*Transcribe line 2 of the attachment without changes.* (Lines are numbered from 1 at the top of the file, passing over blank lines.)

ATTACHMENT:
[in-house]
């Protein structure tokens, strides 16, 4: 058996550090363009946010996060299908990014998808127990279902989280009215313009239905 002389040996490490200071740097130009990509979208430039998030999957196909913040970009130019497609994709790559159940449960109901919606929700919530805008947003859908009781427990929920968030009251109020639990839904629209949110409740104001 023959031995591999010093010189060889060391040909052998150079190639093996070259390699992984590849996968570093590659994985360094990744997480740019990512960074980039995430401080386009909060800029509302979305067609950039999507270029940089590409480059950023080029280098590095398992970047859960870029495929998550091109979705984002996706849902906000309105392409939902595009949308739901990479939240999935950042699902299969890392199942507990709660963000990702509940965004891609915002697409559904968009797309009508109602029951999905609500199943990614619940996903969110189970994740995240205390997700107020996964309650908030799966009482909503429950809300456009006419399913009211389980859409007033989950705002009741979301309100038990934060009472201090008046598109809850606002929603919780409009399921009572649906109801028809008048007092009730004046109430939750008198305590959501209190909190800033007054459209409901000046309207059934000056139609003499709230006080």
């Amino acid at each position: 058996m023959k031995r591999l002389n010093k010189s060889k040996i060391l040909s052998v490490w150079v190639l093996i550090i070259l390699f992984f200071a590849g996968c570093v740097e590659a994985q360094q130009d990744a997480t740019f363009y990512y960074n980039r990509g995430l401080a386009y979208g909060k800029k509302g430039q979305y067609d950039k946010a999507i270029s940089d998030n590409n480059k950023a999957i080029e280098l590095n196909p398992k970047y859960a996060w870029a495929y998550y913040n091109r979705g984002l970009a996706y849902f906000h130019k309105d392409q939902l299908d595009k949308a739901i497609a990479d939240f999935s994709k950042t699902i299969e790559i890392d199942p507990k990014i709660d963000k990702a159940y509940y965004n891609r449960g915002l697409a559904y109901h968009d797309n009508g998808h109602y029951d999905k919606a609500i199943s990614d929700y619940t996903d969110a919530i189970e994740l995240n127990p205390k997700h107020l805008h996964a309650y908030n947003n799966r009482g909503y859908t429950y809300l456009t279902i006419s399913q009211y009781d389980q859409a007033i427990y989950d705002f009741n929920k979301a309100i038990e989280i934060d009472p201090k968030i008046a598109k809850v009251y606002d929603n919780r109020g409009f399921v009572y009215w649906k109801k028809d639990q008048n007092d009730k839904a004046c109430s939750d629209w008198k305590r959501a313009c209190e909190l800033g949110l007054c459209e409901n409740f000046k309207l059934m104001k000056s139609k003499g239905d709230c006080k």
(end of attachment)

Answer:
């Protein structure tokens, strides 16, 4: 058996550090363009946010996060299908990014998808127990279902989280009215313009239905 002389040996490490200071740097130009990509979208430039998030999957196909913040970009130019497609994709790559159940449960109901919606929700919530805008947003859908009781427990929920968030009251109020639990839904629209949110409740104001 023959031995591999010093010189060889060391040909052998150079190639093996070259390699992984590849996968570093590659994985360094990744997480740019990512960074980039995430401080386009909060800029509302979305067609950039999507270029940089590409480059950023080029280098590095398992970047859960870029495929998550091109979705984002996706849902906000309105392409939902595009949308739901990479939240999935950042699902299969890392199942507990709660963000990702509940965004891609915002697409559904968009797309009508109602029951999905609500199943990614619940996903969110189970994740995240205390997700107020996964309650908030799966009482909503429950809300456009006419399913009211389980859409007033989950705002009741979301309100038990934060009472201090008046598109809850606002929603919780409009399921009572649906109801028809008048007092009730004046109430939750008198305590959501209190909190800033007054459209409901000046309207059934000056139609003499709230006080």